Financial titan J.P. Morgan's book collection was so large that he employed a full time librarian. Composer extraordinaire Jerome Kern sold his collection of English and American Lit for $1.7 million in 1929. Michigan lawyer Bruce Kahn's collection of nearly 15,000 books is very likely the greatest gathering of modern first editions ever assembled. Bruce Kahn who?


That's right, since the 1980's Bruce Kahn has been quietly and diligently buying up the rarest and most pristine modern firsts on the market. Not only did Kahn go after a certain book by a particular author, he went after every book, in every collectible edition, for that author. So, for Paul Auster, the Kahn Collection boasts a copy -- 1 of 26 lettered and signed -- of Wall Writing ($1250.00); a copy -- 1 of 20 numbered and signed -- of Fragments from Cold ($1750.00); and a copy -- 1 of 26 lettered and signed -- of the New York Trilogy ($7500.00).


Tom Congalton, of Between the Covers Rare Books, jokingly describes Kahn as "a pain in the ass to sell books to. He always wanted his books to be in perfect condition, and even the slightest flaw would be either unacceptable, or even if he finally decided he could overlook some nearly microscopic flaw, it had damn well better be mitigated by being a unique copy or an exceptionally rare book, or an important association copy, or preferably both."


Bruce Kahn's persistence to perfection is evident in every single volume of his collection, from his edition of James M. Cain's The Postman Always Rings Twice, which is described as "essentially a flawless, perfect copy. While it is pretty much an unalterable rule that somewhere in the world there will always be a better copy, this copy breaks the rule" ($27,500.00); his "immaculate copy" of Harper Lee's To Kill A Mockingbird ($35,000.00), to his signed copy of Margaret Mitchell's Gone With the Wind which "is so fresh it appears to be facsimile, but it is not" ($55,000.00).


J.P. and Jerome who?



Wondering what one of your books is worth? Feel free to PM me through My Profile Page.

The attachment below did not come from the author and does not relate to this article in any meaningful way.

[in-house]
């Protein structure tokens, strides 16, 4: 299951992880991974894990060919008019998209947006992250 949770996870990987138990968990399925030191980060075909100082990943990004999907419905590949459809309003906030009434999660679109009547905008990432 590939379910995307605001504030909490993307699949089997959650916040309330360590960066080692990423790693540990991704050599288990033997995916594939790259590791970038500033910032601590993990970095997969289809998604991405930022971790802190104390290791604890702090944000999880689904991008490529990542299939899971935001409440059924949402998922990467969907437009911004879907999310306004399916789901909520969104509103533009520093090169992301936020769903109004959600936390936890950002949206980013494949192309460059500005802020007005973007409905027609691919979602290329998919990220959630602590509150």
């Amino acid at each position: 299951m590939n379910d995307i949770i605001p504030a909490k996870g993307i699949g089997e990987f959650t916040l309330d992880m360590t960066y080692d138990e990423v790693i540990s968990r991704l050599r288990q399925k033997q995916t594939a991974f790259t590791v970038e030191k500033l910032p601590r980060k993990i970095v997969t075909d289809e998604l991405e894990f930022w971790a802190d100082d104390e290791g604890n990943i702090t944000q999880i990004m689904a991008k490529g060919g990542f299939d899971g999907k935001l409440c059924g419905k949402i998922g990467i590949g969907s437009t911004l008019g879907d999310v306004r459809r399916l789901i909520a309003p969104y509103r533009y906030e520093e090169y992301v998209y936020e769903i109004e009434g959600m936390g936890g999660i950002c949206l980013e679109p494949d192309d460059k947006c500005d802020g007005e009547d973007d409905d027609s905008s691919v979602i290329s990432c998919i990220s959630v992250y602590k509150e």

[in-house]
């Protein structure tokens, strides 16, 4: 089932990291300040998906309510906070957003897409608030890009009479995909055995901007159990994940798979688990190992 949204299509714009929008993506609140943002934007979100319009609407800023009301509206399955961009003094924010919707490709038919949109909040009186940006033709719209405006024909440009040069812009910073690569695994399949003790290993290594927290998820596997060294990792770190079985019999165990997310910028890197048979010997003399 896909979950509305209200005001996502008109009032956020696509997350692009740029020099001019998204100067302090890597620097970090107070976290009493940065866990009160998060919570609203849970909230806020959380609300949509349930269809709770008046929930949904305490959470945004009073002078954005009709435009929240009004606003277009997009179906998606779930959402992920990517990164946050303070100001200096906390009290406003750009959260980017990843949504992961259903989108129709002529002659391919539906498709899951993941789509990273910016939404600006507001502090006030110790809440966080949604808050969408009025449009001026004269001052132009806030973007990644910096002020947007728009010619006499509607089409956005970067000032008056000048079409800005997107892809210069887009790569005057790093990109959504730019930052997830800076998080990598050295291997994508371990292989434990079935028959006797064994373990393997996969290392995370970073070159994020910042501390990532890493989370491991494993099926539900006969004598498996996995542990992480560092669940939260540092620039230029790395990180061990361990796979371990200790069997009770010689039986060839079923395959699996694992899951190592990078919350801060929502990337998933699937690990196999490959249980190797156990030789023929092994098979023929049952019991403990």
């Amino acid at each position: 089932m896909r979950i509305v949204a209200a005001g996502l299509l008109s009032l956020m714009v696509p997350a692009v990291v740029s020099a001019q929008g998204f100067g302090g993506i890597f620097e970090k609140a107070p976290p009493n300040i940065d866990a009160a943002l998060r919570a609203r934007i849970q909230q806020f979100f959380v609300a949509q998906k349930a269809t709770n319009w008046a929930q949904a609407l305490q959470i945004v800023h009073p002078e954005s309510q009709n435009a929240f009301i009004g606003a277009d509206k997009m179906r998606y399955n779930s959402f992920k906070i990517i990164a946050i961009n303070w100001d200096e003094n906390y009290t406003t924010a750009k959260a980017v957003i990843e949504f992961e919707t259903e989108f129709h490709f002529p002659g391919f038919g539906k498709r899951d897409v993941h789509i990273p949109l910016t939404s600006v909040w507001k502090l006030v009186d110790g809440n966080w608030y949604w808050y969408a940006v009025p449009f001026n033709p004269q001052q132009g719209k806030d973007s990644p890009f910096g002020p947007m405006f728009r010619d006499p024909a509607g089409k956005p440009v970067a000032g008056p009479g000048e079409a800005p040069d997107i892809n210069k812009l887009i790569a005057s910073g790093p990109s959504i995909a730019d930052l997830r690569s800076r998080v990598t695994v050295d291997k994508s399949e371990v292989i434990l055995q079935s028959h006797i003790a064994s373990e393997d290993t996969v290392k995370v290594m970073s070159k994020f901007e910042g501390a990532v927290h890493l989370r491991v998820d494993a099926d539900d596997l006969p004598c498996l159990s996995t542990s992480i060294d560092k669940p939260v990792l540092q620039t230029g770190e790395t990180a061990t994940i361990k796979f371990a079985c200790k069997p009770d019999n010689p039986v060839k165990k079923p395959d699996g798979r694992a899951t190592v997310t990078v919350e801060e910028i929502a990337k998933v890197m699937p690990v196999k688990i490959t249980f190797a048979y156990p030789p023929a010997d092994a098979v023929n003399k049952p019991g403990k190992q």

by Moderator Melissa_W on ‎05-15-2009 03:43 PM

I was thinking about this post...and then Booking through Thursday has a meme about book gluttony.


While copies of books that are collected for their value and condition are nice (and I enjoy looking at a well-preserved collection), I don't think I could do that even if I had all the money I needed to purchase the books.


I'm too much of a reader.  I have signed firsts of several Jasper Fforde (if he ever makes it back to the midwest then he's going to sign the rest), Diane Setterfield, Alice Sebold, and Elizabeth Kostova but they're not in pristine condition because the books have been read cover to cover and loved.  I try to keep them in good shape so they last but I'm not freaking out about dust or shelf wear.

by on ‎05-16-2009 09:30 AM

pedsphleb.." Book Gluttony " Good title for a book

by on ‎05-16-2009 10:01 AM
Beatles Attorney Kahn..Obsessive Compulsive. if thats him..Who shall he leave them to?   I have a John Irving,because he lives here in Manchester Vt ,a few Local Authors,Howard Frank Mosher, and one  By the Author of Revolutionary Road,..Short Stories..Hardcover,1st e.Richard / I am not recalling his last daughter has them..
About Unabashedly Bookish: The BN Community Blog
Unabashedly Bookish features new articles every day from the Book Clubs staff, guest authors, and friends on hot topics in the world of books, language, writing, and publishing. From trends in the publishing business to updates on genre fiction fan communities, from fun lessons on grammar to reflections on literature in our personal lives, this blog is the best source for your daily dose of all things bookish.


Since 1997, you’ve been coming to to discuss everything from Stephen King to writing to Harry Potter. You’ve made our site more than a place to discover your next book: you’ve made it a community. But like all things internet, is growing and changing. We've said goodbye to our community message boards—but that doesn’t mean we won’t still be a place for adventurous readers to connect and discover.

Now, you can explore the most exciting new titles (and remember the classics) at the Barnes & Noble Book Blog. Check out conversations with authors like Jeff VanderMeer and Gary Shteyngart at the B&N Review, and browse write-ups of the best in literary fiction. Come to our Facebook page to weigh in on what it means to be a book nerd. Browse digital deals on the NOOK blog, tweet about books with us,or self-publish your latest novella with NOOK Press. And for those of you looking for support for your NOOK, the NOOK Support Forums will still be here.

We will continue to provide you with books that make you turn pages well past midnight, discover new worlds, and reunite with old friends. And we hope that you’ll continue to tell us how you’re doing, what you’re reading, and what books mean to you.